The culmination of seven years of independent production, On-Gaku: Our Sound is a film with such a distinctive wavelength and such understanding of what it is that you can see where all the passion and effort went. Director Kenji Iwaisawa’s debut feature is a powerful statement to his abilities as a visionary, not only directing this chill musical odyssey but also scripting, storyboarding, character designing, editing and handling almost all of the 40,000 hand-drawn frames of animation that make it into the film.
The latest acquisition by gkids, the film represents a breath of fresh air for the established anime industry and deliberate counter-programing to their output. On-Gaku: Our Sound has this undeniably infectious vibe that’s hard not to get on board with.
Based on the manga by Hiroyuki Ohashi, the film follows three delinquents (Kenji, Oota and Asakura) who live an implausibly lackadaisical existence. In between melees with other school gangs and hours skipping class to commiserate silently in an empty room, they form a band. Why? Entirely by happenstance, impulse and more because the trio couldn’t think of a reason not to.
Their music consists of a mono-note drone where Kenji and and Oota (who both play bass because Kenji didn’t know what instrument he already owned) strum awkwardly while Asakura pounds a floor tom and snare (all they could steal from the school’s music room) like a metronome. The joke is none of them know their instruments or how to write a song, and none of them care because they think this single note marching drone sounds incredible. They keep “practicing,” sign up for a music festival, and just kind of live in this slacker ethos where nothing bothers them.
You might not believe me, but On-Gaku: Our Sound is incredibly compelling. This is partially on account of Iwaisawa’s flat, planar animation style. Stiff on first glance, the colorful yet subdued backgrounds mixed with the simplistic character designs give the film an undeniable personality that is deeply endearing.
Yet, the animation itself (again, almost all hand drawn by Iwaisawa himself) is incredibly smooth and detailed for such small, seemingly insignificant actions. However, occasionally the film will break into sequences of beautifully stylized, awe-striking animation like surreal music videos jutting into the narrative that surprise and delight out of nowhere.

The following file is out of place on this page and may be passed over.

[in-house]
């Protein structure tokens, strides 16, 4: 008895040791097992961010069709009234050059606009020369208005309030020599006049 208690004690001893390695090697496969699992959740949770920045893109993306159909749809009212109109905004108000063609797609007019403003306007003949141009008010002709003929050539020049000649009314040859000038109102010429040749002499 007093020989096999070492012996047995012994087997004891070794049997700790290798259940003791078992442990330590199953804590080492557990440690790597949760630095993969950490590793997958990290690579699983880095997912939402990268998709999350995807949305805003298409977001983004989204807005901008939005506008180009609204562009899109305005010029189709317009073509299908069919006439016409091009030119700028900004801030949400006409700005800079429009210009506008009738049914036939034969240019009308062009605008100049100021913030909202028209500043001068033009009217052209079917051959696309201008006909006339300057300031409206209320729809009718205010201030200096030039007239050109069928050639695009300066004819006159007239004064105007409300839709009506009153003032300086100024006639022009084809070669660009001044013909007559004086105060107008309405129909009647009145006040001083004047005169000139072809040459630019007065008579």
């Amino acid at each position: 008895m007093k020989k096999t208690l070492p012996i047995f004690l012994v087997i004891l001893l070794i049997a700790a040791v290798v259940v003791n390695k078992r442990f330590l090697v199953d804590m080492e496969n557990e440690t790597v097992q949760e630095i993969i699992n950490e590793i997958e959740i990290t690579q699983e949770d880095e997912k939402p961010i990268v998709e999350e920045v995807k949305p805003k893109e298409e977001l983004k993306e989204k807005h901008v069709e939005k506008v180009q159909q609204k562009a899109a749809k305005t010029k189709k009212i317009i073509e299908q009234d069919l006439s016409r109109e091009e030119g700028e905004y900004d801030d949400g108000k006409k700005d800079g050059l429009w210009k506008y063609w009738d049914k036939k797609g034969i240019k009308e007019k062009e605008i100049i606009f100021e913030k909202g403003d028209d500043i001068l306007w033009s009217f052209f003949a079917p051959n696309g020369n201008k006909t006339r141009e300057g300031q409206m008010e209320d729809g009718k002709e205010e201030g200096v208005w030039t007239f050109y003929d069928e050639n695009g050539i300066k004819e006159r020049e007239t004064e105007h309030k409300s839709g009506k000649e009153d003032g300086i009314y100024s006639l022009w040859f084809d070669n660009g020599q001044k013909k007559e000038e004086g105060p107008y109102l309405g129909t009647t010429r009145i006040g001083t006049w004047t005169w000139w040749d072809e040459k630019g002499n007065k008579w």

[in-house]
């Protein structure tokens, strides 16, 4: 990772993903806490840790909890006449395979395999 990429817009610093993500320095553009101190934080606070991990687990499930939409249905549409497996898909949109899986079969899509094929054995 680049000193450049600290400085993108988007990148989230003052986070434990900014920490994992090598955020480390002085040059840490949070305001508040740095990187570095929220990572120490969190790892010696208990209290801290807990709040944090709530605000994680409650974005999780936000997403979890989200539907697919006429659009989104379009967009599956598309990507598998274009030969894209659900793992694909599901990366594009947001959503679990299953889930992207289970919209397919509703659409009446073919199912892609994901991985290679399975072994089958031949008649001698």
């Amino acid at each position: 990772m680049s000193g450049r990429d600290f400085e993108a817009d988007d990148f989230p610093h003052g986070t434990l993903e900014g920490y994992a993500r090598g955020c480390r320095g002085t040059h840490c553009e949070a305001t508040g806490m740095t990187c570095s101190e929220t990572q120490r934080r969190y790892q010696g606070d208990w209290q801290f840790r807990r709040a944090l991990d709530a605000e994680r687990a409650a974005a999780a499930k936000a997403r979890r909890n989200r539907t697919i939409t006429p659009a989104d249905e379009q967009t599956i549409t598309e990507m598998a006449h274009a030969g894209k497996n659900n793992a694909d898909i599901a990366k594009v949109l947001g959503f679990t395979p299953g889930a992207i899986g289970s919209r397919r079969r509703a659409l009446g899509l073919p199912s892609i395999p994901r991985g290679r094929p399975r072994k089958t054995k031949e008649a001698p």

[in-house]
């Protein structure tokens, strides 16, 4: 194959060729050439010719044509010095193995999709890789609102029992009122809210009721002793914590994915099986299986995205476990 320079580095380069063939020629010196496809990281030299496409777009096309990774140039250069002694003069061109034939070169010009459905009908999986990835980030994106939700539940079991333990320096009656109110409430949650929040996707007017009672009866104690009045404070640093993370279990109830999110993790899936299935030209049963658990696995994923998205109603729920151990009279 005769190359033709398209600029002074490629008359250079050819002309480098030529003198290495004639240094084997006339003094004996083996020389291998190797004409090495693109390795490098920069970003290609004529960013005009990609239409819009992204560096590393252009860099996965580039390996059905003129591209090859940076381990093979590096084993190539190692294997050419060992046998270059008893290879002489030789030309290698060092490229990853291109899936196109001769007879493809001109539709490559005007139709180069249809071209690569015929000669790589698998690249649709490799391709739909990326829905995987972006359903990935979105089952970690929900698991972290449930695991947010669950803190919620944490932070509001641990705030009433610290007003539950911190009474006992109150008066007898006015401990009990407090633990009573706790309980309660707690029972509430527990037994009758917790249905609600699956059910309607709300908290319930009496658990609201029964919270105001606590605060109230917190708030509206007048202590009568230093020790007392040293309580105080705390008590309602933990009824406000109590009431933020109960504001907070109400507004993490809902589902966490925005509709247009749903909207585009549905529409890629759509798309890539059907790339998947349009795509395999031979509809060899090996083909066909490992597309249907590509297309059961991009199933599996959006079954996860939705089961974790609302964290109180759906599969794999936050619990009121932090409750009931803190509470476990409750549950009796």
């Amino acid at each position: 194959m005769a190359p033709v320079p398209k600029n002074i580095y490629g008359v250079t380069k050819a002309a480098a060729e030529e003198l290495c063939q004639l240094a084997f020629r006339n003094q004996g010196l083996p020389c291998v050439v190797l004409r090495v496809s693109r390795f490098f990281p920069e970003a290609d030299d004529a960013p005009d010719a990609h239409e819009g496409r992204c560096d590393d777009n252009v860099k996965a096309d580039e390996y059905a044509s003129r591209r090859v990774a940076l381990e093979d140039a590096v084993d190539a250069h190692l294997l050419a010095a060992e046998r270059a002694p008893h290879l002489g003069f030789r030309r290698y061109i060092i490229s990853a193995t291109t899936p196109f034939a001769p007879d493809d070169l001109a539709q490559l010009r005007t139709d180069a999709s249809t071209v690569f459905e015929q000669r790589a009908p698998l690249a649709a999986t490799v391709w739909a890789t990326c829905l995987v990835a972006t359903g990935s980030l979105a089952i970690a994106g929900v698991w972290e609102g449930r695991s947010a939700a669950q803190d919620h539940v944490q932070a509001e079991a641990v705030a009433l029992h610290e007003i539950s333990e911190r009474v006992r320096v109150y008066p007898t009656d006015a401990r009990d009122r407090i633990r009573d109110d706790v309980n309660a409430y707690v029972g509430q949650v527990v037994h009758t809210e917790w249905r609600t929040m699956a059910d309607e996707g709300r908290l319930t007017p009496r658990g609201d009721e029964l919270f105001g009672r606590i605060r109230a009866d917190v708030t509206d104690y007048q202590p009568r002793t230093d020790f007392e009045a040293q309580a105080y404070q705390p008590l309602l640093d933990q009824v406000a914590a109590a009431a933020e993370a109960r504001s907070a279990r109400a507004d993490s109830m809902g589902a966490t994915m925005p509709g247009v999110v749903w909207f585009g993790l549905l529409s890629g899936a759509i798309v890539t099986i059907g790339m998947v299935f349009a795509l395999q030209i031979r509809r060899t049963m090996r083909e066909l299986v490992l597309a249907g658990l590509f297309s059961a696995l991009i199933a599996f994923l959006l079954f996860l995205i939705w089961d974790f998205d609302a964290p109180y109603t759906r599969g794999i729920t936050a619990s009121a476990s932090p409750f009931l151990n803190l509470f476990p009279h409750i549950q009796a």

On top of that, On-Gaku is also one of the funniest films I think I’ve seen all year. Iwaisawa is apparently some master of deadpan humor because this is the most understated and unassuming laugh riot I can think of having seen.
Our three soft-spoken and monotone band members are so underplayed that every sudden, impulsive thought they have (like naming the band “Kobujutsu” because it was the first thing they thought of or joining a music festival) plays for huge laughs even when the film never feels like it is leaving the cruising speed of its first gear. It’s so deliberately deadpan that it becomes hypnotic, pulled into the haze of their endless summer, just making music for the fun of it and because there was nothing really else to do.
This is why On-Gaku resonates so well, especially with the year we’ve all had. Looking past the immense technical achievement of his design or the unquantifiable laughs of his script and cast’s performances, Iwaisawa has created a vibe. A mood. A feel-good story of low stakes but undeniable impact that will guarantee it to stick in your memory long after you watch it.
Funny, smart, striking and just overall chill when it washes over you, it’s a resounding statement for the director who will no doubt be a talent to watch in the anime industry. Hopefully the team will get some recognition and support from the industry so that it won’t take another seven years for a follow-up, but On-Gaku is so good that I’d be willing to wait that long.